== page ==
Then, one day, Clarke called home and asked to borrow some money. Mom and Dad went about the rest of the day with smiles that escaped their restraint like a pot boiling over. Mom pulled the nice plates out of the glass-paned cabinet in the dining room that night and dusted them off, but Dad came in and said, let’s not get ahead of ourselves. Three days later, on the first of January, August held the phone to his ear and learned that he would have a sister-in-law. His first thought was, he wished he didn’t have to use the word “sister” to describe someone so pretty.
Hen screamed and jumped to her feet when the hailstorm started. As the roof rattled like machine-gun fire, she grabbed August’s hand and pulled him into the dim recess of the dumbwaiter. It was the only way to get to the attic besides the staircase that took them through Uncle Richard’s room. Between the two of them, there was just enough space to blink and breathe. August pulled at the thick rope, and the cardboard boxes rose out of view. Everything was dark and sweet and wooden in the shaft between the attic and the kitchen pantry.
“Here,” Hen said.
August asked a question with his eyes and then realized that she couldn’t see him.
“This is alright,” she said. He felt her shift beside him, and the stillness that followed prompted him to find a comfortable position. The clatter of hailstones on the roof persisted, but it was somewhere above them, made distant by their shell of cedar wood and darkness. It was warm in here. He felt her knee against his leg.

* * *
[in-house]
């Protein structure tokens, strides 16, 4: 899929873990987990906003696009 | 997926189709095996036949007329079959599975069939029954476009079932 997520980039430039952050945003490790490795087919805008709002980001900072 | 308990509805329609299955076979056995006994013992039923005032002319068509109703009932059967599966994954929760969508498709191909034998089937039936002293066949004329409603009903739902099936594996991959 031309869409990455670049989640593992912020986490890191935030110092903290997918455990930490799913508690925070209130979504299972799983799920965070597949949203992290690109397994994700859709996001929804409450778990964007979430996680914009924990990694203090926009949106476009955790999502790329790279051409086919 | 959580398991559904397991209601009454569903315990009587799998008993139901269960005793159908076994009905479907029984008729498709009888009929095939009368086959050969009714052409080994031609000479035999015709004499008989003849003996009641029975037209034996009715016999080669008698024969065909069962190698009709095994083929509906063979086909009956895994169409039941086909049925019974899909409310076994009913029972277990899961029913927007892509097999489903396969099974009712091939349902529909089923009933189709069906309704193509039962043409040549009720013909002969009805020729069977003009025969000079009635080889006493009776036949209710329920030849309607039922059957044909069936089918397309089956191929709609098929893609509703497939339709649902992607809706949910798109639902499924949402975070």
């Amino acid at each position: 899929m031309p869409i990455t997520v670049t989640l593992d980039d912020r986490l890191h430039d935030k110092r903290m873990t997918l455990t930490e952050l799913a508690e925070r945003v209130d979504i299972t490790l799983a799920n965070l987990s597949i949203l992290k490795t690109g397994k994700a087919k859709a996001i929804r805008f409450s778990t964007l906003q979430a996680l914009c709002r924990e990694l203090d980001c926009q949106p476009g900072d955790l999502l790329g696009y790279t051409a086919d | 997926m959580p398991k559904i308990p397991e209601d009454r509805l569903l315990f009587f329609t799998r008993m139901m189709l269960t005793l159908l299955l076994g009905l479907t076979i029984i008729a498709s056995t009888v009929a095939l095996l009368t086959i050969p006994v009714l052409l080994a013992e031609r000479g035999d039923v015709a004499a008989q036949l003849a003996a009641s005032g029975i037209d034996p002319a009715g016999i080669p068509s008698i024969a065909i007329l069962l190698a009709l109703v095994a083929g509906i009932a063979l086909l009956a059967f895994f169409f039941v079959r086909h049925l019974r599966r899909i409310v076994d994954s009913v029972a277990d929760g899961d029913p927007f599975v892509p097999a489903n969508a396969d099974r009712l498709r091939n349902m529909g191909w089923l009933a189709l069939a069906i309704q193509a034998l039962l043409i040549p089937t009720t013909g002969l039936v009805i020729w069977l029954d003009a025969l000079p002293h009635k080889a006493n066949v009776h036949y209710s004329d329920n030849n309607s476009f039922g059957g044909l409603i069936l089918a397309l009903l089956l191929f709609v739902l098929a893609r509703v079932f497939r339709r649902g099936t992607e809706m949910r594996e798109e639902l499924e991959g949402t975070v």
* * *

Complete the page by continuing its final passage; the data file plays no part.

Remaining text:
“There’ll be less pollen, I bet,” Hen murmured sleepily.
Hen had once diagnosed August with ‘temporal anxiety.’ He had told her about the ghosts that visited him, who told him things that nobody else could know. She said that he was being silly, and that a ghost that hadn’t even died yet couldn’t be called a ghost.
Hen was eight, and her full name was Henrietta, but she hated that name and refused to answer to it. Her family started work at the farm store one November. She had the darkest skin August had ever seen. August found her in the piano room once, looking at a medical encyclopedia from the study. It had all sorts of wild stuff. She kneeled on the couch, sucking on the orange plastic flower affixed to the end of her braids and looking at the pictures of skin diseases and stillborn fetuses—these looked rather like broken egg yolks, except that the light below the petri dish gave them all a sickening red glow. August looked away when he saw the pictures and made a sound in the back of his throat.